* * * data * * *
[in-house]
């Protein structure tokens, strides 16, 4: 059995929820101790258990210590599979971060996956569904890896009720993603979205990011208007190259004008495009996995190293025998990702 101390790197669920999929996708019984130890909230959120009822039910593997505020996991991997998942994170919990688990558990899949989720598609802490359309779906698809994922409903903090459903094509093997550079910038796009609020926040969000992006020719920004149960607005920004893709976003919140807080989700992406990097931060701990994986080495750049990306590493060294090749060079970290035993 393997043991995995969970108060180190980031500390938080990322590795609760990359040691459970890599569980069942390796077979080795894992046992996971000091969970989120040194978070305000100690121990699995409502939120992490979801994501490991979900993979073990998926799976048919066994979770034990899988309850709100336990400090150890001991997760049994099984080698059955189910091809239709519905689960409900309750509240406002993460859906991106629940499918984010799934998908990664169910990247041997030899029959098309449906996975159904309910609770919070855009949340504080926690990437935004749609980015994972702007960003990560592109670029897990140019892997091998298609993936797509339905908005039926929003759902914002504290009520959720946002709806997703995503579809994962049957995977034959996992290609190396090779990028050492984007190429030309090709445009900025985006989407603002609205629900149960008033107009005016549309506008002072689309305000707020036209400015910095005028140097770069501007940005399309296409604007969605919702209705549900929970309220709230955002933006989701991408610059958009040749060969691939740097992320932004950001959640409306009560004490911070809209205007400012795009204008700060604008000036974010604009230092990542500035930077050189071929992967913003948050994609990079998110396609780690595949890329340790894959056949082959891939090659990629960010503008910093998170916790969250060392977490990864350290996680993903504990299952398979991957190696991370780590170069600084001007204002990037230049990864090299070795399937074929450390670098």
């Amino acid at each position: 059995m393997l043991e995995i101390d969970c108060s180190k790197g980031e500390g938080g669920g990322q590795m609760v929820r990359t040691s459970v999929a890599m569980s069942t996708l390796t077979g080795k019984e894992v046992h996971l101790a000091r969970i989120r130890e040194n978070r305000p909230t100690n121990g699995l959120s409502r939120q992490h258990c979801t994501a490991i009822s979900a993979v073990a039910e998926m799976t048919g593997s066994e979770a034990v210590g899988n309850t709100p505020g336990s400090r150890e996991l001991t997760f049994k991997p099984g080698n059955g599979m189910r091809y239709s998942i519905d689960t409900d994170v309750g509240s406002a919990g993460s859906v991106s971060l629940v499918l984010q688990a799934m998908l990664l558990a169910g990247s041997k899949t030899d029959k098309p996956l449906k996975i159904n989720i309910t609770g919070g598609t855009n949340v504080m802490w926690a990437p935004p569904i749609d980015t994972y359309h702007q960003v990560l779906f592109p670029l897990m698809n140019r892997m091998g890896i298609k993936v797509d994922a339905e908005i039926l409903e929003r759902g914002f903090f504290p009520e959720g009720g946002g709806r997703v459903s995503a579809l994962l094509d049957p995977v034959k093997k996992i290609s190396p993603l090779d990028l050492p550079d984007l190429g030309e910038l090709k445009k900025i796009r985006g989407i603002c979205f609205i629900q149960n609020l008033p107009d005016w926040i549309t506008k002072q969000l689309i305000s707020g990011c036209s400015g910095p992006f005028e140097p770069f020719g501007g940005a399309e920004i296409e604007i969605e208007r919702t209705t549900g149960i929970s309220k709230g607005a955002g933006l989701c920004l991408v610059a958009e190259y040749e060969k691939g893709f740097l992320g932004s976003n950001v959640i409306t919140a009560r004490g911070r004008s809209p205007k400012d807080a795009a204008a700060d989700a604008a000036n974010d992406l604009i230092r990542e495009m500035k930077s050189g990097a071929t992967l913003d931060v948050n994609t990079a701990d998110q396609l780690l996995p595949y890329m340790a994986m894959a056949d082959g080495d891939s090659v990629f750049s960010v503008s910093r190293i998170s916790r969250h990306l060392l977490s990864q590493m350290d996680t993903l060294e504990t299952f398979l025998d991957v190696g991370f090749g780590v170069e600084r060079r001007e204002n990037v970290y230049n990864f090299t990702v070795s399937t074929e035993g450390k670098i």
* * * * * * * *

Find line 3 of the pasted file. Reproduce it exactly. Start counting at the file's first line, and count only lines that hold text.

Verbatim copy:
């Amino acid at each position: 059995m393997l043991e995995i101390d969970c108060s180190k790197g980031e500390g938080g669920g990322q590795m609760v929820r990359t040691s459970v999929a890599m569980s069942t996708l390796t077979g080795k019984e894992v046992h996971l101790a000091r969970i989120r130890e040194n978070r305000p909230t100690n121990g699995l959120s409502r939120q992490h258990c979801t994501a490991i009822s979900a993979v073990a039910e998926m799976t048919g593997s066994e979770a034990v210590g899988n309850t709100p505020g336990s400090r150890e996991l001991t997760f049994k991997p099984g080698n059955g599979m189910r091809y239709s998942i519905d689960t409900d994170v309750g509240s406002a919990g993460s859906v991106s971060l629940v499918l984010q688990a799934m998908l990664l558990a169910g990247s041997k899949t030899d029959k098309p996956l449906k996975i159904n989720i309910t609770g919070g598609t855009n949340v504080m802490w926690a990437p935004p569904i749609d980015t994972y359309h702007q960003v990560l779906f592109p670029l897990m698809n140019r892997m091998g890896i298609k993936v797509d994922a339905e908005i039926l409903e929003r759902g914002f903090f504290p009520e959720g009720g946002g709806r997703v459903s995503a579809l994962l094509d049957p995977v034959k093997k996992i290609s190396p993603l090779d990028l050492p550079d984007l190429g030309e910038l090709k445009k900025i796009r985006g989407i603002c979205f609205i629900q149960n609020l008033p107009d005016w926040i549309t506008k002072q969000l689309i305000s707020g990011c036209s400015g910095p992006f005028e140097p770069f020719g501007g940005a399309e920004i296409e604007i969605e208007r919702t209705t549900g149960i929970s309220k709230g607005a955002g933006l989701c920004l991408v610059a958009e190259y040749e060969k691939g893709f740097l992320g932004s976003n950001v959640i409306t919140a009560r004490g911070r004008s809209p205007k400012d807080a795009a204008a700060d989700a604008a000036n974010d992406l604009i230092r990542e495009m500035k930077s050189g990097a071929t992967l913003d931060v948050n994609t990079a701990d998110q396609l780690l996995p595949y890329m340790a994986m894959a056949d082959g080495d891939s090659v990629f750049s960010v503008s910093r190293i998170s916790r969250h990306l060392l977490s990864q590493m350290d996680t993903l060294e504990t299952f398979l025998d991957v190696g991370f090749g780590v170069e600084r060079r001007e204002n990037v970290y230049n990864f090299t990702v070795s399937t074929e035993g450390k670098i």